"I dunno. I wake up with ideas every day. These are just some of them that I thought fit together into a film." Classic. And priceless. I'll need to use this for my writing projects.

Tuesday, May 02, 2006

A Nice Spot For a Bottle

And now, for a word from our sponsors... Brooklyn, a good place to visit, a great place to live!

In support of that supposition, I offer you Pane e Vino, on Smith Street. A nice little place, with an indoor garden that's enclosed, so it's open year round. Stopped off in here for a bottle of wine and some starters. The wine was a nice Montepulciano from 2000. It started off a little bitter, but after 20 minutes, it had breathed enough to open up quite a bit (and it only got better as it breathed more). For dishes, we had the polenta, which was actually done right and well, with some white truffle oil, mushrooms and a hint of sausage. Very well done and you could tell the polenta was freshly cooked when we ordered, as it didn't cement up until well after we were finished with it (it was delish, but we were really there to drink wine :). We also ordered the bruchette tradizionale, which was fine, but a bit plain. Not that it was bad; it was exactly what it purported to be: tomato and basil on bread.

The standout bit of the evening was the dessert (man, am I on a dessert kick lately or what?): glazed pear in a red wine sauce with a bit of ice cream to make it all go down easy. The pear was really well glazed: not too sweet, not burnt. Carmelized pretty much perfectly. The red wine sauce was a wonderful complement to this, as well as to the wine were were almost finished drinking. And the ice cream, well, swirling that around in the sauce and getting to drizzle it on the pear was heavenly. And the pricetag for the evening wasn't too steep, either. I'd say it's affordable enough for daters who are out to hit Smith Street to make an impression or as an alternative to Manhattan wine/dining. The bottle we had was $32, which isn't bad. There were cheaper wines on the list--which was quite well rounded, both in white and in red varieties and regions--but this one was middle of the road. And the most expensive bottles on the list were only $80, which isn't that bad.... Overall, I'd give Pane e Vino a 4 out of 5.


Let's see... Continuing on the Spanish food tip, I went to Tia Pol last night. And I was blown away. There's tapas all over this town, and I've hit quite a bit of them. But this place, well, it takes top honors (at least thus far :).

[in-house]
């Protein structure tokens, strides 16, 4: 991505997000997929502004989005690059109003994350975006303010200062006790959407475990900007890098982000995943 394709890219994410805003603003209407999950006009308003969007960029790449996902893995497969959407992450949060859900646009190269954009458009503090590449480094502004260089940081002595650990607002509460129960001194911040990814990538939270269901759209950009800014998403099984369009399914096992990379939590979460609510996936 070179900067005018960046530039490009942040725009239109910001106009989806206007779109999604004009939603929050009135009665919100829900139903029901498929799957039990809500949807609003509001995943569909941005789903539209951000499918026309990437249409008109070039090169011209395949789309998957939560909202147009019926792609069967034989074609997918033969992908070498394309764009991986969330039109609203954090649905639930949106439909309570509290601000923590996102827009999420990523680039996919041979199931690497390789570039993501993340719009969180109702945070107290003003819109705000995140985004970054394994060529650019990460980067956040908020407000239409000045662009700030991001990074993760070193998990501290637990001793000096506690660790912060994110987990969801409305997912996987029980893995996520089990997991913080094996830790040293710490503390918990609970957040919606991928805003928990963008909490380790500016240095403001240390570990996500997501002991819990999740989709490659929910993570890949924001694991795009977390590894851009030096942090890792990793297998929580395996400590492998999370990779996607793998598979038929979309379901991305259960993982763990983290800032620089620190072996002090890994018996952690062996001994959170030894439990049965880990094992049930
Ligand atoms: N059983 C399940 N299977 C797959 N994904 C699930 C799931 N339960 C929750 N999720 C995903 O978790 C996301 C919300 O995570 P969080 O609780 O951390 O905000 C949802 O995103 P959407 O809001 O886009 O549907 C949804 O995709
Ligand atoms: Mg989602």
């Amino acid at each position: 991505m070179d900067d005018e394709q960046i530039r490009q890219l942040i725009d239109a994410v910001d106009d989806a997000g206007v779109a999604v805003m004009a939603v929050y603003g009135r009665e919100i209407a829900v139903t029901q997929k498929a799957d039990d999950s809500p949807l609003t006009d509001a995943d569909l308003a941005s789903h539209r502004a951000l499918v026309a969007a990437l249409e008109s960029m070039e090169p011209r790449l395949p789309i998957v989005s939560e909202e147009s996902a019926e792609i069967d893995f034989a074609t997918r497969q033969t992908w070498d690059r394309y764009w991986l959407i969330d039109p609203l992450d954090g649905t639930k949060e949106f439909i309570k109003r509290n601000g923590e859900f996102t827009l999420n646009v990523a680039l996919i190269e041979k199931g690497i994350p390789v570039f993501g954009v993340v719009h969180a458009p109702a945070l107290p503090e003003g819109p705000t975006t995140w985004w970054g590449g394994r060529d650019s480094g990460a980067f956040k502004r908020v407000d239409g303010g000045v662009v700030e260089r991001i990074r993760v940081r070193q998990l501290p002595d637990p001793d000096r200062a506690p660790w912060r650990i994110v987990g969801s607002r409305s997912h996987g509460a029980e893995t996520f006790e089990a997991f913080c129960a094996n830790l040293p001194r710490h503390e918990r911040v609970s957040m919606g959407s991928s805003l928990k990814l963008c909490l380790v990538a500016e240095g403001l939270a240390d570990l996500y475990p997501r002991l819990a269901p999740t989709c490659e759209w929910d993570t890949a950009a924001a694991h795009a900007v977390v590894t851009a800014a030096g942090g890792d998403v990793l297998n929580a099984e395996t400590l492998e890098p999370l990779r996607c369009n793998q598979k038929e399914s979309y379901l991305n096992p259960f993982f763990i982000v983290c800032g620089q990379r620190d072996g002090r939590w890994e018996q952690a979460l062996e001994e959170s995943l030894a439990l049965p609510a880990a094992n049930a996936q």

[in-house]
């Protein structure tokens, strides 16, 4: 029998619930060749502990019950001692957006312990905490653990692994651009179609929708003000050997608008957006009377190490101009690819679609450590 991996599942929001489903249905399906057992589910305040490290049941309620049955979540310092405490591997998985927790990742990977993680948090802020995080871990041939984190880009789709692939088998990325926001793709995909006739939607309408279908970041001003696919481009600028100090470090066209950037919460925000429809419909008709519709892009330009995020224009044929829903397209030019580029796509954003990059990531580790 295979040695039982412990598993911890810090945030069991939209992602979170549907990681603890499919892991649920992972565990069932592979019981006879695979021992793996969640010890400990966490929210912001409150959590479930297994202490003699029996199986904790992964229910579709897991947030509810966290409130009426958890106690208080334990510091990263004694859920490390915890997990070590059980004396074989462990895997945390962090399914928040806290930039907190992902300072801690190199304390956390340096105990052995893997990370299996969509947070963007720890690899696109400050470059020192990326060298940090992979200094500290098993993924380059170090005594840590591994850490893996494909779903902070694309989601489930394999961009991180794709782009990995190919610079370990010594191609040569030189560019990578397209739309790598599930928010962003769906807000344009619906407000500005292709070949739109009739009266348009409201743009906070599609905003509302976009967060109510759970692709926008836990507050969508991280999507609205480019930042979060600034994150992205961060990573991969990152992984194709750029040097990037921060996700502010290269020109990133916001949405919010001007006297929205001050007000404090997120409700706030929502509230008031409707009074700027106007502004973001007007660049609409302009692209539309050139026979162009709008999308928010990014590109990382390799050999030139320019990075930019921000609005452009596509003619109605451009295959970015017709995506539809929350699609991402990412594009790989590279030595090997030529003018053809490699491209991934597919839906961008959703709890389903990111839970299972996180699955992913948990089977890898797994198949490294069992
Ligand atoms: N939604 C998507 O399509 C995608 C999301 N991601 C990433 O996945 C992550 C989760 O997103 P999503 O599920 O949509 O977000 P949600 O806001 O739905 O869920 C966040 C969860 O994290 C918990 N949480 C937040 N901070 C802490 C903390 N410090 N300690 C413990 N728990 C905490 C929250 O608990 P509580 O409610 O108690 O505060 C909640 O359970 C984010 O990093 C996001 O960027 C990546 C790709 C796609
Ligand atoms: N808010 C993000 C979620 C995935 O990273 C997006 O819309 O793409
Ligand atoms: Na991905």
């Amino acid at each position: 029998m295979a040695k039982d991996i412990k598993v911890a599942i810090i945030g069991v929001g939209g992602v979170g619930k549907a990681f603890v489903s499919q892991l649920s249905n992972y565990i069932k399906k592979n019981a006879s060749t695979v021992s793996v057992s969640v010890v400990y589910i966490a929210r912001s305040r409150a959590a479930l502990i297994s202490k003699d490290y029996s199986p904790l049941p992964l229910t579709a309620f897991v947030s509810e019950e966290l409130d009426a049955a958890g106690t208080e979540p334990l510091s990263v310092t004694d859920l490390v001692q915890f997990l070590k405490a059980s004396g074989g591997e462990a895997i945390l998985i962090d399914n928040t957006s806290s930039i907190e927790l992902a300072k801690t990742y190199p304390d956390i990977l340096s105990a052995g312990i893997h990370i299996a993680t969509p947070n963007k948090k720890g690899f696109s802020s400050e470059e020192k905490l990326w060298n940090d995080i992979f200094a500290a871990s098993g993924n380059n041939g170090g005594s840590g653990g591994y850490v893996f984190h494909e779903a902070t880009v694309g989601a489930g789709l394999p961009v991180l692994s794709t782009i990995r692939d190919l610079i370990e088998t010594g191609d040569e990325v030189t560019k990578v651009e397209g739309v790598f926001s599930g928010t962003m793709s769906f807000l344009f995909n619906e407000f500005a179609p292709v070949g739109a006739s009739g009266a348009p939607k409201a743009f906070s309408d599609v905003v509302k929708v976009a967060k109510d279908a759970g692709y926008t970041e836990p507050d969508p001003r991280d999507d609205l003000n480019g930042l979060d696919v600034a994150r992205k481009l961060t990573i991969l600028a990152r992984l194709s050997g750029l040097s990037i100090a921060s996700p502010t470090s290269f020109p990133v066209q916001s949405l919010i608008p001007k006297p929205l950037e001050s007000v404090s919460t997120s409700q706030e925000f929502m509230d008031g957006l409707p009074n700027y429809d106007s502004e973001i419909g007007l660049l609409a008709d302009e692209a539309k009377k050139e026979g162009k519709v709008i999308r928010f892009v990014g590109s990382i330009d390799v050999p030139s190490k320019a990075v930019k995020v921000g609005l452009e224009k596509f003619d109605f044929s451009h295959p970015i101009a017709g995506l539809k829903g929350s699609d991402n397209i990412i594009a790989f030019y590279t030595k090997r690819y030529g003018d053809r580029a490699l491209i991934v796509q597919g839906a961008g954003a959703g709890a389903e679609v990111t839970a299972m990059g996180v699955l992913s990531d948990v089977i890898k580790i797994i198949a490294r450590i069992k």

It's a small little spot, long and narrow and brick-lined on one side. The bar's right up front and it's well stocked with some good wines (white and red, which I still find somewhat surprising when I go out). The sangria here is excellent: good fruit pieces and the wine that they start with isn't swill, so the end product is actually quite good. They add a bit of peach schnapps, which gives an enhanced fruity flavor to it. And a pitcher was $28, which isn't as murderous as it at first soujnds, since it's a pretty BIG pitcher.

The tapas selections look, at first, quite standard: calientes y frios, but upon closer inspection, you can tell someone's both been to Spain and has a very good palette. The 1st set we ordered consisted of:
  • White asparagus with mayonnaise and mujol caviar. Very interesting taste combination. The asparagus was a little to limp for me but, then again, I'm mostly a raw vegetable person, so don't let that sway you from trying it. The taste was quite yummy.
  • Fava bean paste and tomato on bread. My friend dug the shit out of this, but to me it was, well, fava bean paste, some grated cheese and tomato on a small slice of bread. Not that it was bad, it was, well, just.... fava beans.
  • Pescado en adobo. By far the best of the tapas we tried. Shark bits fried lightly and adoboed just enough. They were gone almost before we could decide how great they were.
  • Deviled eggs. The Spanish name for this was too long to remember, but it started out like this: huevos rellenos... Excellent, for deviled eggs. Nice bit of paprika here. Not too much nor too little.
  • Lamb skewers. With so much other yummy stuff to try, I dunno why my friend ordered this, but he's weird like that. Nice little bits of fried lamby, though. Wouldn't order it again, but that's not because it was bad, but because there's so much better stuff to order.
  • Jamon y queso Manchego sandwich. This thing was da bomb. The flavors of the manchego and ham blended perfectly and it all seemed to melt in your mouth in nicest way...
  • Salted green peppers in a light olive oil, The surprise taste treat of the night. We got these on the house--it's good to get to know your servers, people!--and I was really impressed, as I'd never had this dish before. The green peppers were only slightly spicy--"they're sweet peppers" our server said as she put them down on the bar for us--and the salt and the olive oil contrasted in a very subtle way with the flavor of the peppers. An excellent dish and one I would recommend.
Actually, there isn't a dish we had or that I saw that I wouldn't recommend here. And that's saying something. We even went in for a dessert, but how can you not get a dessert when you eat tapas? Anywho, we got an almond torta and carmel with a small dollop of vanilla ice cream. Heavenly. The prefect cap to a great tapas experience. I highly recommend the place. 4.5 out of 5!